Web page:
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Pop culture obsessives writing for the pop culture obsessed.

Juliet Stevenson plays Mother Teresa in the too-plain biopic The Letters

Illustration for article titled Juliet Stevenson plays Mother Teresa in the too-plain biopic iThe Letters/i

Writer-director-producer William Riead started working on his biopic of Mother Teresa in the wake of the terrorist attacks of 9/11, believing that the best way to recover from an act of unfathomable hate was to spend his time telling the story of someone who lived a life of unconditional generosity. Although not especially religious, Riead spent over a decade researching his subject, and raising money. Along the way he discovered that Mother Teresa had more complicated feelings about her calling than he’d expected. But he still went on to make a blandly positive biopic, with the crude shape of a melodrama, but none of the passion. The Letters feels dutiful, not artful.

The title comes from a cache of correspondence between Mother Teresa and Celeste Van Exem, a Jesuit priest to whom she confessed her feelings of being isolated from God. The Skopje-born nun began her mission in the Calcutta slums in 1948, after experiencing what she referred to as “the call within the call,” which provoked her to leave her Darjeeling convent and work among India’s untouchables. But as the program picked up steam, Mother Teresa found it difficult to avoid publicity and controversy. And the hassle of it all led her to doubt.


Curiously—especially given its name—The Letters barely touches on the letters themselves. Riead employs a framing device that has Rutger Hauer as a priest researching Mother Teresa’s qualifications for beatification, during the course of which he conducts a long interview with Van Exem (played by Max Von Sydow in the present day and Aapo Pukk in the past). That sets in motion a long flashback, occasionally narrated by the elderly Van Exem, primarily covering the years in between the beginning of Mother Teresa’s ministry and the international recognition that sprang from it. Then, in the last 15 minutes or so, Riead crams in his heroine’s Nobel Peace Prize, and briefly touches on how her alienation made her commitment to the impoverished and diseased all the more laudable.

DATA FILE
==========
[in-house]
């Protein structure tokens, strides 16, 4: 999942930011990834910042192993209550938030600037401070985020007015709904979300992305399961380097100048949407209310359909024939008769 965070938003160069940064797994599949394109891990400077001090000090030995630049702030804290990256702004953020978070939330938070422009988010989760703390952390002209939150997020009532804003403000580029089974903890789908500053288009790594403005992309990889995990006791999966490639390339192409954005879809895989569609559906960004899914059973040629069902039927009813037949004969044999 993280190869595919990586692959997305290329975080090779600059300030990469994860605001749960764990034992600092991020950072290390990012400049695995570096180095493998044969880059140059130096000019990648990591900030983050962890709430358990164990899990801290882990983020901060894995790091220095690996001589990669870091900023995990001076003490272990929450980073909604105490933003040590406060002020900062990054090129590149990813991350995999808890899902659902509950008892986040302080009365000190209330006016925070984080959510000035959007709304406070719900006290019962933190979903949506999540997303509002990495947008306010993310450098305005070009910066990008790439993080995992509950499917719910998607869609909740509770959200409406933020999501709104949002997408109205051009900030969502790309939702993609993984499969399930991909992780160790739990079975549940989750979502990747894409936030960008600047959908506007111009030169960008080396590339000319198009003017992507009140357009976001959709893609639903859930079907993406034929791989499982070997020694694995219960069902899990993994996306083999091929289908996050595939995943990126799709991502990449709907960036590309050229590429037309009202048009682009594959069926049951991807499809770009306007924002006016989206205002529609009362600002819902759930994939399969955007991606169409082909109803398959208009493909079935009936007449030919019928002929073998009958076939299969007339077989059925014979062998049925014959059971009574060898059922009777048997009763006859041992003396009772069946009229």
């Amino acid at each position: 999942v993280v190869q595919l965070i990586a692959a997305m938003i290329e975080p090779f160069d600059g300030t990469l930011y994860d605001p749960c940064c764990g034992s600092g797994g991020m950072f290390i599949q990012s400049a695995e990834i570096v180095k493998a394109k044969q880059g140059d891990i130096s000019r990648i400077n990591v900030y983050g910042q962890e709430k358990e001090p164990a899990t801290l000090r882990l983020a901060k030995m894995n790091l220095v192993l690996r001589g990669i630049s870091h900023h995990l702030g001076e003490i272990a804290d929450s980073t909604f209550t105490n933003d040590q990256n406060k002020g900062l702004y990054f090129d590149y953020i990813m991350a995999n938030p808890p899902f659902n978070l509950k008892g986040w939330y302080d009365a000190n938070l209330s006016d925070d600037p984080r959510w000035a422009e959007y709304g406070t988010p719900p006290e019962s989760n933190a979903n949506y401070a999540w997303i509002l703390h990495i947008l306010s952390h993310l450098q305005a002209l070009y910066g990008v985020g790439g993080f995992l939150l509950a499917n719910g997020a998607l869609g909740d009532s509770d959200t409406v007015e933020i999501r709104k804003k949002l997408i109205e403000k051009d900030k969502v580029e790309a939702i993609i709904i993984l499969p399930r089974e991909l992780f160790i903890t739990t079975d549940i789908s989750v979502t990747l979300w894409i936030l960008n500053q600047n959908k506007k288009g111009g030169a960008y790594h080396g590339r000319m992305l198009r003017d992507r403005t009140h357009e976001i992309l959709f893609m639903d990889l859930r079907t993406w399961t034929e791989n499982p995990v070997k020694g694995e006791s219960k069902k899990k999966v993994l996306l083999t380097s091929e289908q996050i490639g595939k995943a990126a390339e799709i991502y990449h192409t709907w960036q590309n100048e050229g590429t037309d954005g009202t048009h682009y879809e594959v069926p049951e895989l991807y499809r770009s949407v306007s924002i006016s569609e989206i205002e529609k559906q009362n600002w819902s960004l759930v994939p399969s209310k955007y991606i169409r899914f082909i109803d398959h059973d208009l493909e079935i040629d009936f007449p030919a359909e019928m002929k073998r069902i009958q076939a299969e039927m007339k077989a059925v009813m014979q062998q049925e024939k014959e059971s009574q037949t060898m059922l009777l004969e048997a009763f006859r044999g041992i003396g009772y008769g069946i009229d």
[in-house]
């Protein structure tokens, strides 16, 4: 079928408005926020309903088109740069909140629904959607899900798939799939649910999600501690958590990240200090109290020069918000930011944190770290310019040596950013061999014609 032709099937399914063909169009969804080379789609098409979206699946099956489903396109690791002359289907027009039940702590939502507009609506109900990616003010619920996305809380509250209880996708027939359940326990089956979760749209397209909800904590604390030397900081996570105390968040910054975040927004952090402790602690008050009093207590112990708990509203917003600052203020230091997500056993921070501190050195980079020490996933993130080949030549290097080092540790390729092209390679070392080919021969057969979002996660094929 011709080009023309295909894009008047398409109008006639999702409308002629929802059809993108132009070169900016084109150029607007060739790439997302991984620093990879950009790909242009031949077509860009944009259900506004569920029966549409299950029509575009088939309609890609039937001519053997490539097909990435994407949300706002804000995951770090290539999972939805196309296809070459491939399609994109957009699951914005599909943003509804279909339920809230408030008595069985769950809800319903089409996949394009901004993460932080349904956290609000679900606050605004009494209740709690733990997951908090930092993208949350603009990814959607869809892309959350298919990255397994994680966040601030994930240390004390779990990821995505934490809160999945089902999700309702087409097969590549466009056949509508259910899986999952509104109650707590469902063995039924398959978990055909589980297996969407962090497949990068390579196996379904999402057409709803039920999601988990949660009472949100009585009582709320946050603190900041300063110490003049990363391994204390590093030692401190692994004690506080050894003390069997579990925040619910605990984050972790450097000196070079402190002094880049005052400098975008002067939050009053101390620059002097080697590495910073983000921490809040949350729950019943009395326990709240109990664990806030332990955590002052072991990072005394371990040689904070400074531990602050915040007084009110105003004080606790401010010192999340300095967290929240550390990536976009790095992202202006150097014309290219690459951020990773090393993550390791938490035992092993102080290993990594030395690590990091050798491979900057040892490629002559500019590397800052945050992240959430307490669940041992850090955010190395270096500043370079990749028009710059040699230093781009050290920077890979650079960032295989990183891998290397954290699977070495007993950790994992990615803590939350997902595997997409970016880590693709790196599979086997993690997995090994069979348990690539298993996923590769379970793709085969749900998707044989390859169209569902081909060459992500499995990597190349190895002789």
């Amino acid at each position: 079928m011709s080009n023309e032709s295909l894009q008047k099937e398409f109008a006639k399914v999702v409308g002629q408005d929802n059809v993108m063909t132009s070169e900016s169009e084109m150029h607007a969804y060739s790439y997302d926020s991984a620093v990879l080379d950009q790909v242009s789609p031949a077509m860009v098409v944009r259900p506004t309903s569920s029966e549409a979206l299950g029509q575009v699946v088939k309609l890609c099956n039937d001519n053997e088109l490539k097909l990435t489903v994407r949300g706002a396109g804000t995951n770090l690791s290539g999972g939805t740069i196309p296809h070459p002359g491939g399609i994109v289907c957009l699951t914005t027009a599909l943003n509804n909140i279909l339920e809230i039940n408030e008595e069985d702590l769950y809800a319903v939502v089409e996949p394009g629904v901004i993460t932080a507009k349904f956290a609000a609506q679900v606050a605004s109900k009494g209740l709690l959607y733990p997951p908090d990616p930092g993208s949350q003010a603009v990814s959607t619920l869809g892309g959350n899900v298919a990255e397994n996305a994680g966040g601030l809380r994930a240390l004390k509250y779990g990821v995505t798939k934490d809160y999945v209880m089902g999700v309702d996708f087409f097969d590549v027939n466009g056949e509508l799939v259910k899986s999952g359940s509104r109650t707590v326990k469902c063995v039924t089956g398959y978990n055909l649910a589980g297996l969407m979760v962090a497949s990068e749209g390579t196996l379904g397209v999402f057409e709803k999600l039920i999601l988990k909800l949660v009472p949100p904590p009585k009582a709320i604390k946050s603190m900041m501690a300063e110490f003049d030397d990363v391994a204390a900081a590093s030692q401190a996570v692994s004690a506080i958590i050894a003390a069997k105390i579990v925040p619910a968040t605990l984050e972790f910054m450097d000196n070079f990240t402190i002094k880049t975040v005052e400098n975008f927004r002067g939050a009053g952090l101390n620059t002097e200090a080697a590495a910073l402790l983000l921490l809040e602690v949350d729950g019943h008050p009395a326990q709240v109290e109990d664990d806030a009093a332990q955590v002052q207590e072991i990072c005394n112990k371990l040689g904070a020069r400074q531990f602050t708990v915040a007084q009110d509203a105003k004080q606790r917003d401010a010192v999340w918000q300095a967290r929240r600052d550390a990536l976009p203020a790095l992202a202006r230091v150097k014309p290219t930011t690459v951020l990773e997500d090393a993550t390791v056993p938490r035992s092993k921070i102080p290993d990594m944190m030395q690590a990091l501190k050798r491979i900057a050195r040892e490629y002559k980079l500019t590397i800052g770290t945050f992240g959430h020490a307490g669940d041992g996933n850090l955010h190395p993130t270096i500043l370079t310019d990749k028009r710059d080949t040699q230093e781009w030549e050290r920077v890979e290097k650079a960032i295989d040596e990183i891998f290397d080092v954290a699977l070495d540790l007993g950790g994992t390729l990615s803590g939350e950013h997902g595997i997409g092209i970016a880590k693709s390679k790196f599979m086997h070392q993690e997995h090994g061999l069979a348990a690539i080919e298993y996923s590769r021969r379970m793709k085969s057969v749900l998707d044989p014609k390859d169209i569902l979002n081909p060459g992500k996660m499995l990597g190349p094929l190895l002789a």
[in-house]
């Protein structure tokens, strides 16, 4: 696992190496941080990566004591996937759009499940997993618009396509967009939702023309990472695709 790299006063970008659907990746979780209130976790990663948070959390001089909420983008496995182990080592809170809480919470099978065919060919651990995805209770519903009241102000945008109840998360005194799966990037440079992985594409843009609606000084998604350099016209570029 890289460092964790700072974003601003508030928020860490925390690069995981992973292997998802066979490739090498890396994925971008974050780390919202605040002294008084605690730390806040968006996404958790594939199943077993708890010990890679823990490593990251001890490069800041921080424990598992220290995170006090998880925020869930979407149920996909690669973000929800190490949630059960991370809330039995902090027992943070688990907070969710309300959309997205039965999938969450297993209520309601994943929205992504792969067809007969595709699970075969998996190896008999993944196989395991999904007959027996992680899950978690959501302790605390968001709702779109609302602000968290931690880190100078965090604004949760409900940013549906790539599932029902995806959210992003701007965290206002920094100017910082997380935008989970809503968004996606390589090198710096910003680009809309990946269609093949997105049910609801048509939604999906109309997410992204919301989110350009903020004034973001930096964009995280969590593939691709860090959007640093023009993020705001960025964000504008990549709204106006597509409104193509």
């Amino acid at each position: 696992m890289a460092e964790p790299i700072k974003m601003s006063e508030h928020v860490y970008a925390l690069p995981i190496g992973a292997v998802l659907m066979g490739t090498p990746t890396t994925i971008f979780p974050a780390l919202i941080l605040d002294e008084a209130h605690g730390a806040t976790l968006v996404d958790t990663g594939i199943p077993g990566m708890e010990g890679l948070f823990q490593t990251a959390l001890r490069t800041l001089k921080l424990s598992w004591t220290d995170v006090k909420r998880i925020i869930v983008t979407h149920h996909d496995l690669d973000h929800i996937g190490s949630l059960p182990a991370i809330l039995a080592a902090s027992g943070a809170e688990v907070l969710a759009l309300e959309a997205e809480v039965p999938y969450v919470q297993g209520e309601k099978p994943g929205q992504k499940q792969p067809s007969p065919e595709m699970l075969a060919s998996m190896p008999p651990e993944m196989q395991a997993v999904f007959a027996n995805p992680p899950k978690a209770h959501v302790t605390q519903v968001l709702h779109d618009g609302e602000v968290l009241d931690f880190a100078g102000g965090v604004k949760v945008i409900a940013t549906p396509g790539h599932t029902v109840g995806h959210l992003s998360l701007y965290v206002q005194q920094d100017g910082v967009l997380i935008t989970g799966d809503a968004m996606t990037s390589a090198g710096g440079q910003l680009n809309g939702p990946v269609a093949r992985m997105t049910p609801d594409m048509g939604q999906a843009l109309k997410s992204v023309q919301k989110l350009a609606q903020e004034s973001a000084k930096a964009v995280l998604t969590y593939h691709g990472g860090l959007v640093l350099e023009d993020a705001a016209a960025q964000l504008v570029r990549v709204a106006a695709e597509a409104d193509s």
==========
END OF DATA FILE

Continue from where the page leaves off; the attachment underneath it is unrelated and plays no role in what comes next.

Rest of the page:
Riead’s greatest asset in The Letters is his star, Juliet Stevenson, who plays a difficult role with real poise. She does an accent—Eastern European, with the inflection of someone who’s spent most of her life in India—but doesn’t make a big show of it. And she’s resolutely unglamorous without adopting any kind of broad pose. Most importantly, she refuses to present the saintly version of Mother Teresa, spreading peace and touching hearts. Her version of humanitarianism is always a little curt and a little cold.

But the movie surrounding Stevenson doesn’t take its cues from her performance. Riead stacks up scenes of simplistic conflict: a sniffy nun trying to keep Mother Teresa from getting her mission approved; angry Calcuttans complaining that “this Christian woman” is going to try to convert their children; a morally questionable foreign correspondent ignoring her demands that he write about something else; and so on. Meanwhile, the near wall-to-wall uplifting synthesizer score, playing behind montages of the sick and uneducated flocking to Mother Teresa, pushes toward overkill.

It’s probably unfair to compare The Letters to the classics, but it’s hard not to think about the more ambitious (and bigger-budget) movies The Nun’s Story and Gandhi throughout. The former’s more docu-realistic, and more subtle about what a religious woman does when she fears that her philanthropic impulses are running counter to God’s will; the latter’s more savvy about India as a staging ground for post-colonial cultural conflict. The Letters, on the other hand, can’t even adequately explain how Mother Teresa inspired so many disciples, or why she’s still a divisive figure after all that she accomplished. This film is akin to a juvenile biography, skimmed through by middle-schoolers writing a book report. And sometimes, it’s like the book report.


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